Ten years ago Edith Barlow migrated north from Utah to Bountiful, British Columbia, to marry Winston Blackmore, the leader of a Canadian polygamous sect. She gave birth to five kids and put down roots, weaving a tight emotional bond with her family of sister-wives and their many, many children.
Today that settled life is in jeopardy, because Barlow's application to extend her visitor's visa and for permanent residency in Canada, under a humanitarian and compassionate status exemption, has been denied and she's been ordered out of the country.
A letter to Barlow dated Nov. 3 states that in reaching its decision, Citizenship and Immigration Canada considered Barlow's ties to the country, including employment, family and financial means.
"You are a person in Canada without legal status and as such are required to leave Canada immediately," the letter says.
Barlow, 28, has no plans to obey the order.
"I have two options. Leave the country and leave my kids, or I could take my kids, take them away from their home, their family and their country," she said in a telephone interview from Canada.
"What is the humane and compassionate option here?"
Barlow says she's been told her case has been referred to enforcement officers.
"I'm pretty much very illegal," she said. "I don't know how else to see it. And yes, I do have the fear that they will come and enforce this, but what can I do?"
Amandeep Sangha, a senior communications officer for Citizenship and Immigration Canada, said she was aware of Barlow's case but couldn't discuss it specifically without a signed release from Barlow.
The conditions under which humanitarian and compassionate status would be granted are different for every applicant, she said.
"There is no specific set of criteria," Sangha said. "It's all done on a case-by-case situation."
The CIC does recognize marital relationships - both legal and common law - in making residency decisions, Sangha said, because a resident spouse could sponsor a non-resident partner. But a resident cannot legally sponsor more than one spouse, Sangha said.
Barlow and Blackmore, who reportedly has 28 wives and as many as 100 children, are not legally married, but were "spiritually married" in a religious ceremony in 1995.
Blackmore, often referred to as the "bishop of Bountiful," is the patriarch of a religious sect that split from the Hildale, Utah-based Fundamentalist Church of Jesus Christ of Latter Day Saints. The faith believes that polygamy is necessary for the glorification of its members in heaven.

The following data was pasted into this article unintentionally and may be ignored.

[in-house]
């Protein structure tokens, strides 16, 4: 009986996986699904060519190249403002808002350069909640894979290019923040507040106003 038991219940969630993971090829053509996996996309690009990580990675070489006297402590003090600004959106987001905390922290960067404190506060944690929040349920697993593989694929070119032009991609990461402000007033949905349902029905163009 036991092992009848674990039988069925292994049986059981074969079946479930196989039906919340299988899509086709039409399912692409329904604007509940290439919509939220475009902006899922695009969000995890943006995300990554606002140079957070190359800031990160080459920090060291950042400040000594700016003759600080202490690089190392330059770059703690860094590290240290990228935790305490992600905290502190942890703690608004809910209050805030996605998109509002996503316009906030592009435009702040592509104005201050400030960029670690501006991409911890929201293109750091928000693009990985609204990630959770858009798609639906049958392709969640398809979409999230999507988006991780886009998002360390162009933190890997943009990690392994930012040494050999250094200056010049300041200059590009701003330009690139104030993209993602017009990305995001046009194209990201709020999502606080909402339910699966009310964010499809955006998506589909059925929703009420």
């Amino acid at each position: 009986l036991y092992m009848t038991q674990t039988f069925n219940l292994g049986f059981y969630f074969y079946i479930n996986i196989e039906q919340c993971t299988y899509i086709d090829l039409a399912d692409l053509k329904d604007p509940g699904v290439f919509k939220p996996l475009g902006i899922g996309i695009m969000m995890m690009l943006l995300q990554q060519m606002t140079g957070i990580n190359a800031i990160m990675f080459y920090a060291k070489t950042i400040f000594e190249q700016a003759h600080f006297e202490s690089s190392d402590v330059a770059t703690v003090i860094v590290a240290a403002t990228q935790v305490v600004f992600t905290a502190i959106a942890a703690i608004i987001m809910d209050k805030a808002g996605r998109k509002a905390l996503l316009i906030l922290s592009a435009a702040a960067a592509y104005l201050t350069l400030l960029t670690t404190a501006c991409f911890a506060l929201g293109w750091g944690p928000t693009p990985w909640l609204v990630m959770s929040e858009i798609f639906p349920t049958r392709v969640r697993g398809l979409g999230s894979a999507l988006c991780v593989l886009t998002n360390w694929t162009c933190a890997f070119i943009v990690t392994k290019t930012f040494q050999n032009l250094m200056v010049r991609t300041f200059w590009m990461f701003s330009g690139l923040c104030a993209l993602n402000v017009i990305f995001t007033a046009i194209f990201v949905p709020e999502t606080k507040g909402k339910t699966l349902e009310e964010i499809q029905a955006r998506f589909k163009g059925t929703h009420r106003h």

Blackmore was officially excommunicated from the Utah arm of the faith but presides over an estimated 500 congregants in the Creston Valley, about 65 kilometres north of the Idaho-British Columbia border, where the group has lived since the late 1940s.
Polygamy is illegal in Canada.
Barlow first applied for residency status in 2003. Up until then, she abided by Canada's immigration laws for visitors, carefully crossing the border to the U.S. every six months for several weeks and then returning. She says she's been up front with immigration officials about her marital relationship and fears that's why her residency application has been denied.
"I've been very honest," she said. "The thing is that customs has known about us for who knows how long. If I was just a single mother with five children, I honestly think they would have welcomed me with open arms. But .Ã‚Â .Ã‚Â . I'm attached to Winston and I think that has a lot to do with it."
Sangha said there is no specific policy for the polygamous community.
"We don't do assessments based on which community they are coming from," she said.
Depending on the conditions of the denial, some applicants have the option of appealing the decision to a federal judge. The appeal must be filed within 15 days, Sangha said.
In the absence of an appeal, applicants are referred to the Canada Border Services Agency for enforcement purposes, Sangha said.
"In certain circumstances, we can issue a warrant for arrest," said Border Services spokeswoman Janis Fergusson.
"It depends on the type of inadmissibility they have against them and if they are a danger to the public or unlikely to leave on their own."
Barlow said she discussed the option of leaving Canada with her family, but decided against it. If she is forcefully deported from the country, she could be banned from ever returning, she said.
"I started packing my things. But then after talking to my family we decided that if I go, if we let it happen, then they are going to do it to all of us and then we'll have not family structure left. What kind of life is that?" she said.
Another of Blackmore's wives also is facing immigration problems. Ruth Lane, 31, has been married to Blackmore for 11 years and has six children. Originally of Colorado City, Ariz., the sister city of Hildale, Lane spent part of her time in Canada on a student visa, which expired when she graduated from college.
She's applied for an extension that will allow her to work through the completion of a graduate degree. The status of her application is in limbo, however, and she said she suspects that it has been tied to the outcome of Barlow's case.